During the past three weeks, I’ve participated in protests outside the home of Berkeley Mayor Jesse Arreguín.
Dozens of Berkeley residents, holding “Divest from animal agriculture” banners and placards, use megaphones to chant and deliver speeches. We also reach out to neighbors explaining our campaign. All of this is an effort piloted by Direct Action Everywhere, or DxE — the Berkeley-based animal rights network I lead — calling on the city of Berkeley to divest city funds from animal agriculture.
These demonstrations are certainly disruptive; some might say they’re antagonistic. Even the protesters themselves don’t actually want to be out there. So why are we?
While the movement to divest from fossil fuels has gained widespread prominence — including in New York City and the entire nation of Ireland, as well as more than $14.5 trillion in assets globally — animal agriculture has largely flown under the radar. But the industry is every bit as catastrophic.
Animal agriculture is a leading cause of greenhouse gas emissions and uses more water — both directly by animals and by growing their feed — than any other industry in California, where droughts and wildfires have dramatically intensified in recent years. Furthermore, 75% of new infectious diseases in humans come from animals, and factory farms are petri dishes for breeding future pandemics. The workers in slaughterhouses and factory farms bear a considerable psychological toll, including increased rates of addiction, PTSD and domestic abuse. And of course, animal agriculture directly causes the acute, needless suffering of billions of sentient beings every year.
Berkeley is known for its rich legacy of spearheading social progress. The impact of our individual consumer choices — vegan, organic, sustainable, etc. — is a speck of dust compared to the ripple effects made possible with progressive legislative change. Berkeley’s 2017 fur ban is a perfect example, as San Francisco followed suit the next year, with California Gov. Gavin Newsom signing a statewide fur ban in 2019.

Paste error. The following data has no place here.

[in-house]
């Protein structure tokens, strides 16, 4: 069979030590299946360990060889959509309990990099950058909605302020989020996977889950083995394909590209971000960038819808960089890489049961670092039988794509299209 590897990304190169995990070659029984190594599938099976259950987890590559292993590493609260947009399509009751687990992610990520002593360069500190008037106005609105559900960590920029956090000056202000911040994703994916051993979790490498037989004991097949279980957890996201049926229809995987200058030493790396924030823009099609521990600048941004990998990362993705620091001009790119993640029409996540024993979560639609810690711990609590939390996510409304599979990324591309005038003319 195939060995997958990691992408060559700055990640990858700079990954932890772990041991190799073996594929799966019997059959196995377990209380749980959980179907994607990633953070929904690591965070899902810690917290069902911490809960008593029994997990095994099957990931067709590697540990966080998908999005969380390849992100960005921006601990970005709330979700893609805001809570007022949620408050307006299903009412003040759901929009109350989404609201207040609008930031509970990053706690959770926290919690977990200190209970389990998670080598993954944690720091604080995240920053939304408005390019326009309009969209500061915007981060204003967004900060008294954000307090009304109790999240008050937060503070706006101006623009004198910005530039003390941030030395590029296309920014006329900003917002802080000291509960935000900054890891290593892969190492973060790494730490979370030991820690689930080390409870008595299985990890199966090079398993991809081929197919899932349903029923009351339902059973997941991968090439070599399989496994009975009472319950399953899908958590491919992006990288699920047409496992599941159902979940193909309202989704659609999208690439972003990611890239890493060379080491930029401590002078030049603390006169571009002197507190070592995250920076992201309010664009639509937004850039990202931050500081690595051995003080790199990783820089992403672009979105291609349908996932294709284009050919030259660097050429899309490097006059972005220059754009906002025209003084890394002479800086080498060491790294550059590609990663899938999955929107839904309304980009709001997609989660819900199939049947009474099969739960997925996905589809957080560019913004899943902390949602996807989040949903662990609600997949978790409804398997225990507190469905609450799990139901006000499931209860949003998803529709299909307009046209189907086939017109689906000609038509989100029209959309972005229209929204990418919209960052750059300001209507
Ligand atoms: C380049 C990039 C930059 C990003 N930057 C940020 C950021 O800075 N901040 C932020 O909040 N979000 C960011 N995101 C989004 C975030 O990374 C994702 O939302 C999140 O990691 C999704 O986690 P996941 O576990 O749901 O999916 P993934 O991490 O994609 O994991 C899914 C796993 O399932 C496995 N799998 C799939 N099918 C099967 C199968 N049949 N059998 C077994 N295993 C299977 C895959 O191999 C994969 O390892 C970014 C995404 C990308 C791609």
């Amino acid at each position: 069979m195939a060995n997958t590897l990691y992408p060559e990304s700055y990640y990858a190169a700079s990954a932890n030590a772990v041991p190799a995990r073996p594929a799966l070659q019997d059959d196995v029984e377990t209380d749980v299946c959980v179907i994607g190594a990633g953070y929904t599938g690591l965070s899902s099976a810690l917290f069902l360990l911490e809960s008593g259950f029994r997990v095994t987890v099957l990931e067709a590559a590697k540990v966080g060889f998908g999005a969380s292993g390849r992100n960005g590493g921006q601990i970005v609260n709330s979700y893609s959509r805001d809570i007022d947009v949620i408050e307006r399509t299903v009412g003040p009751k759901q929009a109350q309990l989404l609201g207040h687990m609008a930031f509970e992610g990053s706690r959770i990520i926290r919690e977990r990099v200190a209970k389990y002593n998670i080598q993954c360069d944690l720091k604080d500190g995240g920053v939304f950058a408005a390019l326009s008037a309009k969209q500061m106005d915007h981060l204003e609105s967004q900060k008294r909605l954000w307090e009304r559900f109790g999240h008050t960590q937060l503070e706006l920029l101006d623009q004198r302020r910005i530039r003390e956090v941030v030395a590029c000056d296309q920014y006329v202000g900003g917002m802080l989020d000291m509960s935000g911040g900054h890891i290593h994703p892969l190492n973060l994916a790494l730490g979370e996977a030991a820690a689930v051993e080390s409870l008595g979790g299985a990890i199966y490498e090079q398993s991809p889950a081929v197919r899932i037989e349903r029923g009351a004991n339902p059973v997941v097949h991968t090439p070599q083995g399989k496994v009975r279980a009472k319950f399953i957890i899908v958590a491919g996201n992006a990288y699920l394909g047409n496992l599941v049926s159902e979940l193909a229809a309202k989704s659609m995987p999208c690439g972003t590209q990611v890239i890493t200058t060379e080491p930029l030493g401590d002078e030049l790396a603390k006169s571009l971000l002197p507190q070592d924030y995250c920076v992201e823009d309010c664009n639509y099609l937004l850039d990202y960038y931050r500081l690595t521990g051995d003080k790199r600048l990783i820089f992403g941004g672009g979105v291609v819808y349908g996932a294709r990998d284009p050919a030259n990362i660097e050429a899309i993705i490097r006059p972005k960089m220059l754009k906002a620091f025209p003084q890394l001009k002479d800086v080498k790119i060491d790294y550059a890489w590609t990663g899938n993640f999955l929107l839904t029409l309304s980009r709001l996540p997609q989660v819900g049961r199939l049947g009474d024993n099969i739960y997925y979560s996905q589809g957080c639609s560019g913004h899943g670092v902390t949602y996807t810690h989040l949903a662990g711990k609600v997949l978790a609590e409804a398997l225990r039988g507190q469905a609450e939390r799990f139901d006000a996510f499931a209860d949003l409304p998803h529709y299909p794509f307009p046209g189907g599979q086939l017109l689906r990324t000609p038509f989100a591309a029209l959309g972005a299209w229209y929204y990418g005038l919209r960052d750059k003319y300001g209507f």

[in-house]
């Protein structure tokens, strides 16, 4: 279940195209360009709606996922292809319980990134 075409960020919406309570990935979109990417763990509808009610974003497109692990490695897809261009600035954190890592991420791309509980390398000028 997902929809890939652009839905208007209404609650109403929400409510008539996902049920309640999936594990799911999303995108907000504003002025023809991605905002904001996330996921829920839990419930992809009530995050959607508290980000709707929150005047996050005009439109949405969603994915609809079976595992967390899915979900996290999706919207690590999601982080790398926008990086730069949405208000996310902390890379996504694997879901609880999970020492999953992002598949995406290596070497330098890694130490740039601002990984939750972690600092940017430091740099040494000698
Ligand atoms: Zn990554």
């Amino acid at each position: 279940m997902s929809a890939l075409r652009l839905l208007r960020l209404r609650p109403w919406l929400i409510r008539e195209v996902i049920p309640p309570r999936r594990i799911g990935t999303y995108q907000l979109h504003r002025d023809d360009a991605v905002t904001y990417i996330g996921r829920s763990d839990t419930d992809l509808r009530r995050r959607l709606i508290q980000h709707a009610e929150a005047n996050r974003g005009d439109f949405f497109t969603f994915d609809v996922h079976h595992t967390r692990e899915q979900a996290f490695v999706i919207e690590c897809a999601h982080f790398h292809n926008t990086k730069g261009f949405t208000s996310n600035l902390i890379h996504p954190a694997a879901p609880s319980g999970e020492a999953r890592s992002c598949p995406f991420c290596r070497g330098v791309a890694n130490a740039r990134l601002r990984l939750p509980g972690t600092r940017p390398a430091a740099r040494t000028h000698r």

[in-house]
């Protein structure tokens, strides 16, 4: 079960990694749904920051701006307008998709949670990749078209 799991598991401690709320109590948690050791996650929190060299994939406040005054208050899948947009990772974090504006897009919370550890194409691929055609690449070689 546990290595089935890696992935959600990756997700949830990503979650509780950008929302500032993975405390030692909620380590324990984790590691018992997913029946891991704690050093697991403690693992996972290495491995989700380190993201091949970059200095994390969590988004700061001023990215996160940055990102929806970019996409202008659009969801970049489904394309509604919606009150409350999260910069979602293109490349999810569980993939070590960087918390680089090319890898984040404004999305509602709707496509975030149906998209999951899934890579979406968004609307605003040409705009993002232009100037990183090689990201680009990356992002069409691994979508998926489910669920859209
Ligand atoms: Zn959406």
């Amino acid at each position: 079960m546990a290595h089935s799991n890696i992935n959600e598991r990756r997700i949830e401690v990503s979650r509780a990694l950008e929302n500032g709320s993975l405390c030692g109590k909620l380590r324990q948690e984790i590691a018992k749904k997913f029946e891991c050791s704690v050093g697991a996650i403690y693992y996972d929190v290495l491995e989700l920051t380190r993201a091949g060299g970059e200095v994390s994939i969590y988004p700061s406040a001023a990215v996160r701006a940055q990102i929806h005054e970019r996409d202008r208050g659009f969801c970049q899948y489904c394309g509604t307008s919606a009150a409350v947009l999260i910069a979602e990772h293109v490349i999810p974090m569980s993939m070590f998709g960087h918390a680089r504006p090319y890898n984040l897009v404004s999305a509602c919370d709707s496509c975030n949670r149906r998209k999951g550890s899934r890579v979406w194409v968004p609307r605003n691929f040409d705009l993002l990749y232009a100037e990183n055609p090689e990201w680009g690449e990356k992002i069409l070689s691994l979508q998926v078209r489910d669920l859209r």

Sure, you might be thinking, the problem is very real, and our request for the city of Berkeley makes sense — but why go about it in such an aggressive manner? Well, it didn’t start out that way.
Beginning in early 2020, Berkeley residents sent City Council members postcards and emails, in addition to making phone calls and giving public comments at City Council meetings. DxE later held a public demonstration at Berkeley City Hall. It was only after our efforts for productive dialogue were ignored for a year that we first resorted to a demonstration outside the mayor’s home this past January.
Arreguín first acknowledged our campaign Feb. 8, a day before a second demonstration at his home was scheduled to occur. He emailed us, saying he supported our goals and hoped that we could talk instead of following through with our planned demonstration. Campaign organizers happily obliged, postponing the demonstration in a good-faith gesture to promote productive dialogue.
But in the interactions that followed, the mayor’s prior silence was replaced by seemingly empty promises.
After two meetings, he committed to 100% plant-based purchasing as an end goal, with about 50% as an intermediary goal. He also committed to a third meeting with DxE organizers and city department heads to discuss implementation, saying he’d introduce an ordinance by early May. Subsequent emails asking for an update on that third meeting have gone unanswered to this day, and phone calls to his office were met with vague responses such as “It’s on his to-do list.”
Then, in early May, I had a quick conversation with the mayor outside City Hall. He reaffirmed that he wants to implement a divestment ordinance. He also said he’d send us an update via email by May 7. On Monday — more than a month later — we received an email from him.
The email states Arreguín’s intent to introduce an ordinance in late July to partially transition city funds away from animal agriculture. DxE protest organizers are skeptical but optimistic. At the end of the day, intentions must culminate in concrete action — and we have yet to witness it more than a year after we initiated contact with the city. At the end of the day, we are still left with Arreguín’s words, which are, of course, nonbinding.
Arreguín’s overall track record is one of apparently empty commitments to concerned constituents, when he’s not ignoring those constituents entirely. We cannot rely on his words, so we must instead demand action. We ask that the mayor follow through on all of his commitments by addressing the climate crisis and animal suffering with an ordinance that transitions all city funds away from animal products and toward sustainable, ethical plant-based foods.